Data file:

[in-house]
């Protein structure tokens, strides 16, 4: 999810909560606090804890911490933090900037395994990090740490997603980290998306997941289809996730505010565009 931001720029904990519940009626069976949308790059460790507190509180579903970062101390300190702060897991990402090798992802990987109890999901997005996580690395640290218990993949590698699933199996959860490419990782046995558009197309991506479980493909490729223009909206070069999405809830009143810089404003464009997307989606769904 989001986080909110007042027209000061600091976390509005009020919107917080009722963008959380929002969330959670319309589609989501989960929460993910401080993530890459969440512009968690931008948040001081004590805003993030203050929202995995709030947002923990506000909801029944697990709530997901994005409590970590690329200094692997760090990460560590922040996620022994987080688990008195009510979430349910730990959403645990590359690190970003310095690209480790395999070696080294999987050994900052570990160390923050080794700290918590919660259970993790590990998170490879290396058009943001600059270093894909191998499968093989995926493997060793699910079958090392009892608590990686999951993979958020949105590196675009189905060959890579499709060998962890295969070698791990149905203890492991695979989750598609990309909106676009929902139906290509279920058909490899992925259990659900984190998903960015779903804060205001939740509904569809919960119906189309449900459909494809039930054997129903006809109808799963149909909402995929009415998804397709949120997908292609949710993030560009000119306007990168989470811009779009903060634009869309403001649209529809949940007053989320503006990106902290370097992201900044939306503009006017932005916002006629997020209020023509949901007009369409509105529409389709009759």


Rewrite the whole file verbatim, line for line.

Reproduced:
[in-house]
């Protein structure tokens, strides 16, 4: 999810909560606090804890911490933090900037395994990090740490997603980290998306997941289809996730505010565009 931001720029904990519940009626069976949308790059460790507190509180579903970062101390300190702060897991990402090798992802990987109890999901997005996580690395640290218990993949590698699933199996959860490419990782046995558009197309991506479980493909490729223009909206070069999405809830009143810089404003464009997307989606769904 989001986080909110007042027209000061600091976390509005009020919107917080009722963008959380929002969330959670319309589609989501989960929460993910401080993530890459969440512009968690931008948040001081004590805003993030203050929202995995709030947002923990506000909801029944697990709530997901994005409590970590690329200094692997760090990460560590922040996620022994987080688990008195009510979430349910730990959403645990590359690190970003310095690209480790395999070696080294999987050994900052570990160390923050080794700290918590919660259970993790590990998170490879290396058009943001600059270093894909191998499968093989995926493997060793699910079958090392009892608590990686999951993979958020949105590196675009189905060959890579499709060998962890295969070698791990149905203890492991695979989750598609990309909106676009929902139906290509279920058909490899992925259990659900984190998903960015779903804060205001939740509904569809919960119906189309449900459909494809039930054997129903006809109808799963149909909402995929009415998804397709949120997908292609949710993030560009000119306007990168989470811009779009903060634009869309403001649209529809949940007053989320503006990106902290370097992201900044939306503009006017932005916002006629997020209020023509949901007009369409509105529409389709009759």